* A brave and visionary book. Palmer re-imagines our political lives as a deeply personal process within which all Americans--especially those of us inheriting this broken polity--have a chance to be heard, heal, and get on with the eternal work of perfecting this nation. -- Courtney E. Martin, author of Do It Anyway: The New Generation of Activists
* Palmer has been our mentor as we've weathered the rough and tumble of political life. In this compelling new book, he challenges us to recognize that a more vital democracy begins within each of us, as we learn to hold the tensions inherent in community life and no longer fear to tread that most difficult terrain--the broken places in our own hearts. -- Kathy Gille served for twenty years as a senior congressional aide. -- Doug Tanner, her husband, is a founder and former president of The Faith and Politics Institute.
* A book that should be read and talked about in every family, book club, classroom, boardroom, congregation and hall of government in our country. Palmer writes with clarity, good sense, balance, honesty, humor and humility, focusing on the essence of what is needed from each of us for the survival of our democracy. -- Thomas F. Beech, President Emeritus, the Fetzer Institute
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Top Customer Reviews
Hope in our future can be recaptured by recognizing the mutual heartbreak of a government that doesn’t work and of communities divided by class and culture. “When we hold suffering in a way that opens us to greater compassion, heartbreak becomes a source of healing, deepening our empathy for others who suffer and extending our ability to reach out to them.” (p. 22) The relative stagnation of the U.S. economy is clearly a source of much of the heartbreak that many citizens share. “When material progress falters… people become more jealous of their status relative to others” (p. 64); the jealousy then results in scapegoating others instead of working to problem solving our way to a more prosperous community.
Palmer’s optimist views have contributed much food for thought for those of us committed to a creating a better and more equitable world. His views are also realistic and have been documented in communities of hope where healing is underway. His historical and contemporary analyses of these places led him to discern four stages that are key in the process – “deciding to live ‘divided no more,’ forming communities of congruence, going public with a vision, and transforming the system of punishment and reward.” (p. 189)
Case in point, take his discussion of the interaction with a homeless person and the sociological imagination Palmer suggests reframing this engagement with compassionate imagination; it unsettles even though he refuses to take on the issue of whether we give money or not - which is where most of us stop - let's argue the particular; Palmer suggests there is a deeper or at least different way of interacting with "otherness" but doesn't dictate what that needs to be; he leaves that call to a higher interaction for us to define. Of course, this is the least acceptable approach for all of us because when someone tells us how we should use our sociological imagination to interact with homeless people we can run willy-nilly to our reasonable arguments for rejecting or affirming his proposal. Leaving the sociological imagination unspecified for us to define redirects us from the realm of logical thrust and parry and gently invites us to deeper reflection on what the individual - me - in community might mean for us.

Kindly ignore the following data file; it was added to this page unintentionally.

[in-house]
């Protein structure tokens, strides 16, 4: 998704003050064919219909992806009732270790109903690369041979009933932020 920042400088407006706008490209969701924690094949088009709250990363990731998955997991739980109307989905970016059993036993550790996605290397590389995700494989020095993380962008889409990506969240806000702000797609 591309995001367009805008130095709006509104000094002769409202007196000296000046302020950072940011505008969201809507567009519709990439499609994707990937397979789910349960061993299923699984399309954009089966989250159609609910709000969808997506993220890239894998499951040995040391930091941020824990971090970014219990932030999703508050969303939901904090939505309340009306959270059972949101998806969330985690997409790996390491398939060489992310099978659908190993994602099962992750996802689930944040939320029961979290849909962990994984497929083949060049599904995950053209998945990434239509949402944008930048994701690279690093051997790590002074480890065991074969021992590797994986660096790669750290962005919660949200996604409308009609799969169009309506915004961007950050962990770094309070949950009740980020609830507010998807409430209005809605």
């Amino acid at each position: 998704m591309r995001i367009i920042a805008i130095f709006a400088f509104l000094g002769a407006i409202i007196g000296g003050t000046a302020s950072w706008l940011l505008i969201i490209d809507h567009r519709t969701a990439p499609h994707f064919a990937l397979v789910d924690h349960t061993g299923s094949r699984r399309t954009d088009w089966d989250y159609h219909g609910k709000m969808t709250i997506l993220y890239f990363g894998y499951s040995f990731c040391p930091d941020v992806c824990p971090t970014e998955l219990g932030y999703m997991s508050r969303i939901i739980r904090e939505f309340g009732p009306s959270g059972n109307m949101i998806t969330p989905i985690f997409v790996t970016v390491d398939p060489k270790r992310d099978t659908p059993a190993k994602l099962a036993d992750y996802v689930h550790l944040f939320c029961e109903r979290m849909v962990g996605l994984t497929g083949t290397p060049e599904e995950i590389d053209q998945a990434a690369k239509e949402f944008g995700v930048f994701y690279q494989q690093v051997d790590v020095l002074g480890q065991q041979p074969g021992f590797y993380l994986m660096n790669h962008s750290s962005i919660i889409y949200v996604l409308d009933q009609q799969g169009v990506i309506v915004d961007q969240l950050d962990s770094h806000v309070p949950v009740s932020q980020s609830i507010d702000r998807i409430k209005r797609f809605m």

When he turns to religious life in America and he discusses the lack of safety or trust that so many feel in their faith communities, it reminded me of a graduate student in one of my School Leadership classes after we had done a simple Courage to Lead (a part of Palmer's Circles of Trust work) exercise which invited inner work for these potential school administrators, one of them asked pointedly, "I want to know, Dr. Henderson, why we can have the conversation we just had in this class and we can't have it in our churches?" I didn't have a good answer - Palmer's book offers incisive insight into at least part of the answer.
As has always been true of Palmer's books, this one is rich with specific examples and stories which make his ideas more than lofty theorizing but instead courageous yet often simple realities of the capacity of our own hearts in action.
When discussing hospitality, he holds seemingly antagonistic ideological realms in the action of both/and rather than the reaction of either/or and demonstrates beautifully his willingness to discuss secular humanism and religion in the same context examining their common ground- it is this sort of holding of seemingly irreconcilable ideologies which models for us the community he calls us to.
This is an important book and comes at a time when a prophetic and deeply loving voice needs to call to America from its edge and at the same time its center regarding the ancient truth of how we have ever been remarkable, through the beauty, tragedy and capacity of our hearts. Palmer loves America enough to be honest and gentle with her and us.
Palmer focuses his attention on the notion of the heart broken *open* so that it can contain a creative tension for the resolution of political difference as opposed the the heart broken *apart*, the heart shattered. He frequently turns to the figure of Abraham Lincoln who urged an appeal to the "better angels" of human nature following the conclusion of the Civil War. Unfortunately, the polarization of contemporary politics may make such an appeal to "better angels" impossible.
Palmer admits that he is a Quaker, and the quiet approach of Quakerism informs the approach advocated in this book. It is a very appealing approach, but its applicability in the times of Donald Trump's presidency is doubtful. Nevertheless, it is an approach worth trying with those who are less radicalized, either on the right or the left. It is an approach that would be attractive to those who are open to having their minds changed, but it is doubtful Palmer's method would be effective with those whose hearts are defiantly hardened.
Nevertheless, this is a book well-worth reading, if only to begin the necessary healing process of our ruptured democracy. Our polarized nation cannot be sustained without substantial damage to the fabric of our nation, and Palmer offers a route for beginning that road to healing.